Tisha B’Av, the ninth day in the Hebrew calendar month Av, usually July or August, marks a day of tragedy, sadness, and fasting for the Jewish people.
On this same day in history, a series of calamities are linked in a supernatural way, beyond the realm of coincidence:
1. Traditionally, this is the day the spies sent out by Moses (Moshe) to explore Canaan returned with a false report, believed by the people in spite of Joshua (Y’hoshua) and Caleb’s (Kalev’s) exhortation. For this, they were punished by wandering forty years in the wilderness. However, the rabbis predicted in the Talmud that for crying over the false report, the Jewish people would cry on that day for generations to come.
2. In 586 B.C.E., led by Nebuchadnezzar, the Babylonians destroyed the First Temple. 100,000 Jews perished, and millions were exiled.
3. On the same day 656 years later, in 70 A.D., the Second Temple was destroyed by the Romans, led by Titus. Again, many Jews died and were exiled.
4. Sixty-five years later, in 135 A.D., the Roman Emperor Hadrian crushed the Bar Kochba revolt. The fortress of Beitar, a Jewish stronghold, was liquidated, and over 100,000 Jews were slaughtered.
5. The Roman general Turnus Rufus plowed under the Temple area and its surroundings. Jerusalem was rebuilt as a pagan city named Aelia Capitolina, and access was forbidden to Jews. The land of Israel was renamed from Judea to Palestina, after Israel’s enemy the Philistines.
6. In 1096 Pope Urban II declared the First Crusade. Tens of thousands of Jews were killed, and many Jewish communities were obliterated.
7. In 1290, this day marked the first nation-wide rejection of Jews when the official decree expelling them from England was signed.
8. On the same day in 1492, one of the greatest upheavals in Jewish history occurred when the large Jewish community in Spain was expelled.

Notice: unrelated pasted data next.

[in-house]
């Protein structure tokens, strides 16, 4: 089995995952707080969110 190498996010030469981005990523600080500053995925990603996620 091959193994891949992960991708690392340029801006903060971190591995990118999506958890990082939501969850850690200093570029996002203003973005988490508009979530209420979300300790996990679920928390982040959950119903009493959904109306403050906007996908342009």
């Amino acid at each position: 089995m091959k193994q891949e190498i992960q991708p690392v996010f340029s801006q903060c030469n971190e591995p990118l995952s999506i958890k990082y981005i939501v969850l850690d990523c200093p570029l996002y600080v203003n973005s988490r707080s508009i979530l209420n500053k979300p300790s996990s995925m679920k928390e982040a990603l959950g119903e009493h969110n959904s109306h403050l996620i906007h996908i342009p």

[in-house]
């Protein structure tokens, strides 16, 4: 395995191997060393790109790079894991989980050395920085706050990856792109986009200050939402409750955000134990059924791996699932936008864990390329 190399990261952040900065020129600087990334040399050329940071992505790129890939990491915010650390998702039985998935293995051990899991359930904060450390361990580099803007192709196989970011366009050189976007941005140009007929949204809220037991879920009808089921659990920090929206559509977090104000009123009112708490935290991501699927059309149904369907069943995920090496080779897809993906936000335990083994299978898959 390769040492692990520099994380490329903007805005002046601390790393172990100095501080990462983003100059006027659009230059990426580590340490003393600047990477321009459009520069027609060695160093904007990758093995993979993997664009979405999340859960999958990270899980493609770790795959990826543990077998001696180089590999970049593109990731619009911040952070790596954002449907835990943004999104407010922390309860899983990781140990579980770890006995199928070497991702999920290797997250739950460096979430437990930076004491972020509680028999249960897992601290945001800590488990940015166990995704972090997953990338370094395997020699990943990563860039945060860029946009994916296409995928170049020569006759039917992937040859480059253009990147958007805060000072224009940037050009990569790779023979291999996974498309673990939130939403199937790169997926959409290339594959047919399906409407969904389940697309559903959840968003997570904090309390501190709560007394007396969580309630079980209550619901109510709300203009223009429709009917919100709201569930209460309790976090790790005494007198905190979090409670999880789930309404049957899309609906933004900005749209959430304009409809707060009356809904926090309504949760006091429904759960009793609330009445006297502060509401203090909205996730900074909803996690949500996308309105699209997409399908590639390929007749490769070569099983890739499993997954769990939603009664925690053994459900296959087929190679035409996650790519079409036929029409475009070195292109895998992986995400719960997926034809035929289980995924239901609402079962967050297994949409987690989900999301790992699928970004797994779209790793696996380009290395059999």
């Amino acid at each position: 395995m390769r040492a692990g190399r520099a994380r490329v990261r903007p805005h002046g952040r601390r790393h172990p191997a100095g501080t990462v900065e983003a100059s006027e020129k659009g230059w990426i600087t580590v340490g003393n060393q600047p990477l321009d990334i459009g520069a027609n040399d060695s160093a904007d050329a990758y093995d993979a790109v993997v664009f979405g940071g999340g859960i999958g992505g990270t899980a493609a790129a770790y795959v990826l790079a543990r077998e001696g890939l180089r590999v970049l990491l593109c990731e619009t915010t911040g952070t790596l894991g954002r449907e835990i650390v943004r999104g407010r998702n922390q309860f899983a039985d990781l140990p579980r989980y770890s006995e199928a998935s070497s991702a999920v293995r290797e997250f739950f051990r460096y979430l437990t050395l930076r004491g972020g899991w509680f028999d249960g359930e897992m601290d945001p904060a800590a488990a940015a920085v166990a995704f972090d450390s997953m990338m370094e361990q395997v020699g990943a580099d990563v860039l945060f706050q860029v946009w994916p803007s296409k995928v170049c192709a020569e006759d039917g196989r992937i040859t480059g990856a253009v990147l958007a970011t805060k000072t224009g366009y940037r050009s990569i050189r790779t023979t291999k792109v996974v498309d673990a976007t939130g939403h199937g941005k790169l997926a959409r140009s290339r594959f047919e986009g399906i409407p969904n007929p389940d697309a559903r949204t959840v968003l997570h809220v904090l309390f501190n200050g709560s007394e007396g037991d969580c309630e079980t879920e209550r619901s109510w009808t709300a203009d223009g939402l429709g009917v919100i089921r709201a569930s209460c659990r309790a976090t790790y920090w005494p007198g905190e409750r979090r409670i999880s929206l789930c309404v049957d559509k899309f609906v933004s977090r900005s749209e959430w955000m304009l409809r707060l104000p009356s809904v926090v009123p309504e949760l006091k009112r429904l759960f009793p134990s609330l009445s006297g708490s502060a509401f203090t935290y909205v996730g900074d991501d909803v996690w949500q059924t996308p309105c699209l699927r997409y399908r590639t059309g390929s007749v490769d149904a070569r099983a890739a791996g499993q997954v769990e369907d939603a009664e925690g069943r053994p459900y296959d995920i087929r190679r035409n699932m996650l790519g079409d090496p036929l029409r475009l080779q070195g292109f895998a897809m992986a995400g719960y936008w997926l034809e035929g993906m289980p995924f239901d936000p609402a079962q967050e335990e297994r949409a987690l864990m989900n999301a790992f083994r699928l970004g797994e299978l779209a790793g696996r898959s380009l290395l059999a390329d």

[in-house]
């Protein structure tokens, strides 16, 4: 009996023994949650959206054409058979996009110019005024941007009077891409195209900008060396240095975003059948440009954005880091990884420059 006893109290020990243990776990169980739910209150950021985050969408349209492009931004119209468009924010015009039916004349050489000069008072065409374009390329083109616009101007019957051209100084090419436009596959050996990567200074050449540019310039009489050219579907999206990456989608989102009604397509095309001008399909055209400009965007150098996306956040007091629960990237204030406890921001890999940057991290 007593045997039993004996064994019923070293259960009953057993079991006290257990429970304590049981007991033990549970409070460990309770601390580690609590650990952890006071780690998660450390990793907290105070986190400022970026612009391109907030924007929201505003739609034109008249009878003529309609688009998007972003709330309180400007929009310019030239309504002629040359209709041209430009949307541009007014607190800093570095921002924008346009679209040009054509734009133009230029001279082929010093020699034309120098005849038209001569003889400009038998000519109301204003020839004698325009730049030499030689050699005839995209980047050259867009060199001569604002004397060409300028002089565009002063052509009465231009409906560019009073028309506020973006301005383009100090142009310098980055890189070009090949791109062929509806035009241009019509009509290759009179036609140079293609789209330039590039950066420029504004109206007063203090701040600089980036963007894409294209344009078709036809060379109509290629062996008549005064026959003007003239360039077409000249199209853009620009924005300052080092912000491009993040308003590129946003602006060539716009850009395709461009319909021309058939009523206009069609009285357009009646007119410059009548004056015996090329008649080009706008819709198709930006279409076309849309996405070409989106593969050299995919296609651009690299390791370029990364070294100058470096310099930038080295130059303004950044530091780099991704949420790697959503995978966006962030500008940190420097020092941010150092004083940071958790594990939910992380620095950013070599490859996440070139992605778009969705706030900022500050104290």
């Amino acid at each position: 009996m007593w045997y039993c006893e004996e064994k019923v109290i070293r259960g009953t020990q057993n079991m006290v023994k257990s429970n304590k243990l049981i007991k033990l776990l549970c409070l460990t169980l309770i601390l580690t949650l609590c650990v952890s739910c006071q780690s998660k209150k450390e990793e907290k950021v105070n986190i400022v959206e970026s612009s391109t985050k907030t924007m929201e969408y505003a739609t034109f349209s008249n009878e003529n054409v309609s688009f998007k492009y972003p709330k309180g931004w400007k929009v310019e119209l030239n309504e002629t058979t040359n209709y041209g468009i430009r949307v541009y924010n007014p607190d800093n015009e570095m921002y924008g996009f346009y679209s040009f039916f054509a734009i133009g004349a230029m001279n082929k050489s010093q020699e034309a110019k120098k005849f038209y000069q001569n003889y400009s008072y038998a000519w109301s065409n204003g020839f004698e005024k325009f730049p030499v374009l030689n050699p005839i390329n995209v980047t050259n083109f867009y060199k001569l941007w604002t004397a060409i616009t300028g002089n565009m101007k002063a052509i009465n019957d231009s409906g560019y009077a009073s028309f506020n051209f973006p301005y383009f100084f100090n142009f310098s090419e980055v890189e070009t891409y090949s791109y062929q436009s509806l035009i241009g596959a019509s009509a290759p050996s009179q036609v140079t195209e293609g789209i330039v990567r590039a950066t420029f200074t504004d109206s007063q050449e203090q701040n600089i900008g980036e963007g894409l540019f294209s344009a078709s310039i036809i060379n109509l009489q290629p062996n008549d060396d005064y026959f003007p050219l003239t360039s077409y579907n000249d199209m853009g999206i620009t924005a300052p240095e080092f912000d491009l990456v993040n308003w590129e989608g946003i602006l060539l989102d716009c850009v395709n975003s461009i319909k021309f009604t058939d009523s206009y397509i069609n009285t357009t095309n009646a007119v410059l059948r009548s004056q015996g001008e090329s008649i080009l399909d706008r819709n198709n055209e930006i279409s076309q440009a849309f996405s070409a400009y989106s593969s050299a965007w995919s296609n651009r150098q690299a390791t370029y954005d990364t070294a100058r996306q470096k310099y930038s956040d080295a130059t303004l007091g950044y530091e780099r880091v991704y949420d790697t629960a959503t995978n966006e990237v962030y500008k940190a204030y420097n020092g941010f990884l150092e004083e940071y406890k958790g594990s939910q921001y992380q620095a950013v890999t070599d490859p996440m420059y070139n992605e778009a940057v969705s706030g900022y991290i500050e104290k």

9. Jews were first ordered into a ghetto on this date in 1555, when the Jews of Rome were ordered to live in a district near the Tiber.
10. WWI broke out on Tisha B’Av in 1914, when Germany declared war on Russia. German resentment from the war set the stage for the Holocaust.
11. In 1941 on the same day, Reinhard Heydrich was ordered to carry out the “final solution” for the European Jews.
Not all the calamities for the Jews occurred on this day, however history records too many calamities for an entire month of Tisha B’Avs. The important thing to remember on this day is not man’s inhumanity to Jewish people, but Adonai’s preservation of His people in spite of Hasatan’s best attempts. This day is mentioned in Scripture:
“This is what ADONAI Tzva’ot says: ‘The fasts of the fourth, fifth, seventh and tenth months will become joyful and glad occasions and happy festivals for Judah. Therefore, love truth and peace’” (Zechariah [Z’kharyah] 8:19).
The month of Av is the fifth month, and even in the days of Zechariah [Z’kharyah], it was known as a fast. Lamentations [Eikhah] is the megillah traditionally read on this day. It is appropriate, on this day of sad memories, to recall Adonai’s enduring love and faithfulness, giving us hope in any of the Tisha B’Avs we may face in our personal lives.
“Yet this I call to mind and therefore I have hope: Because of Adonai’s great love we are not consumed, for His compassions never fail. They are new every morning; great is Your faithfulness. I say to myself, ‘Adonai is my portion; therefore I will wait for Him.’ Adonai is good to those whose hope is in Him, to the one who seeks Him; it is good to wait quietly for the salvation of Adonai” (Lamentations [Eikhah] 3:21-26).
Yeshua is our hope and salvation!
About The Author
Rabbi Amnon and Rebbetzin Lynette Shor are international conference speakers on prophetic subjects, the Middle East conflict, Biblical holidays, and Jewish cultural life. Rabbi Shor has appeared on many radio and television programs which include CBS, CBN, TBN, and Jewish Voice. He has also worked with Promise Keepers as the international liaison to Israel and the Middle East, and with the Road to Jerusalem Ministry as global spokesman.
Rabbi Amnon Shor, was born in Israel to an orthodox Jewish family. His grandfather Zachariah was a Rabbi in the local synagogue. Rabbi Shor learned the Old Testament and the Jewish Law from early childhood. After his service in the Israeli Army, where he fought the Egyptian Army in the 1973 Yom Kippur War, he set out to see the world working for EL-AL Israel’s Airlines , where he met his wife of 41 years Lynette. They have three children and seven grandchildren.